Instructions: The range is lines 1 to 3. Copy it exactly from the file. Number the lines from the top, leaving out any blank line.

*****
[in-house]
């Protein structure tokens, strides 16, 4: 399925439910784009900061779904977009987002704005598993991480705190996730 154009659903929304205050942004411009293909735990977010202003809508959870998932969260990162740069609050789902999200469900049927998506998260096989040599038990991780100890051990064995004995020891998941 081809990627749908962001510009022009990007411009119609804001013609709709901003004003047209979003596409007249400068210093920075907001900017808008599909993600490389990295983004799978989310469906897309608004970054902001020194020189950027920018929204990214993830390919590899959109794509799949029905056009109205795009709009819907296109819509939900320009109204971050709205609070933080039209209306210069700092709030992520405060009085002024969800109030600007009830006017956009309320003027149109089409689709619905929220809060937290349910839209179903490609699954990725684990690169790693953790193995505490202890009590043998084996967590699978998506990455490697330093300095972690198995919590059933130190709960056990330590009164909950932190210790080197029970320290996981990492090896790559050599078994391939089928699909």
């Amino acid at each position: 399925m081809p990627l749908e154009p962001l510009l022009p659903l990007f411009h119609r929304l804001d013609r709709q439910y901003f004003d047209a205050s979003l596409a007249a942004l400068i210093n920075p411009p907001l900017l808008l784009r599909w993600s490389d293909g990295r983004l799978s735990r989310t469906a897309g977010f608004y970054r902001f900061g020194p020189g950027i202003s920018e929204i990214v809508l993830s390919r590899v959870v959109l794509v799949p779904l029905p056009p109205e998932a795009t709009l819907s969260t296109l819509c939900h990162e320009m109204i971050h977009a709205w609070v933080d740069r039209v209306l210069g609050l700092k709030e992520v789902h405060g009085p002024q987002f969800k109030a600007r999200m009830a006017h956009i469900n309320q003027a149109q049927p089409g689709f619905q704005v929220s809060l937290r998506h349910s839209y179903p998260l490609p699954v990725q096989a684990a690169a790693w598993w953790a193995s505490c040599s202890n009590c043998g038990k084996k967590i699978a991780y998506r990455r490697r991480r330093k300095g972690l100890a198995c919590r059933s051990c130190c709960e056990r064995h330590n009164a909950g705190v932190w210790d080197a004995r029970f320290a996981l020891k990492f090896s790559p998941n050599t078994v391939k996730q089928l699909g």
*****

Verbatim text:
[in-house]
């Protein structure tokens, strides 16, 4: 399925439910784009900061779904977009987002704005598993991480705190996730 154009659903929304205050942004411009293909735990977010202003809508959870998932969260990162740069609050789902999200469900049927998506998260096989040599038990991780100890051990064995004995020891998941 081809990627749908962001510009022009990007411009119609804001013609709709901003004003047209979003596409007249400068210093920075907001900017808008599909993600490389990295983004799978989310469906897309608004970054902001020194020189950027920018929204990214993830390919590899959109794509799949029905056009109205795009709009819907296109819509939900320009109204971050709205609070933080039209209306210069700092709030992520405060009085002024969800109030600007009830006017956009309320003027149109089409689709619905929220809060937290349910839209179903490609699954990725684990690169790693953790193995505490202890009590043998084996967590699978998506990455490697330093300095972690198995919590059933130190709960056990330590009164909950932190210790080197029970320290996981990492090896790559050599078994391939089928699909």
């Amino acid at each position: 399925m081809p990627l749908e154009p962001l510009l022009p659903l990007f411009h119609r929304l804001d013609r709709q439910y901003f004003d047209a205050s979003l596409a007249a942004l400068i210093n920075p411009p907001l900017l808008l784009r599909w993600s490389d293909g990295r983004l799978s735990r989310t469906a897309g977010f608004y970054r902001f900061g020194p020189g950027i202003s920018e929204i990214v809508l993830s390919r590899v959870v959109l794509v799949p779904l029905p056009p109205e998932a795009t709009l819907s969260t296109l819509c939900h990162e320009m109204i971050h977009a709205w609070v933080d740069r039209v209306l210069g609050l700092k709030e992520v789902h405060g009085p002024q987002f969800k109030a600007r999200m009830a006017h956009i469900n309320q003027a149109q049927p089409g689709f619905q704005v929220s809060l937290r998506h349910s839209y179903p998260l490609p699954v990725q096989a684990a690169a790693w598993w953790a193995s505490c040599s202890n009590c043998g038990k084996k967590i699978a991780y998506r990455r490697r991480r330093k300095g972690l100890a198995c919590r059933s051990c130190c709960e056990r064995h330590n009164a909950g705190v932190w210790d080197a004995r029970f320290a996981l020891k990492f090896s790559p998941n050599t078994v391939k996730q089928l699909g």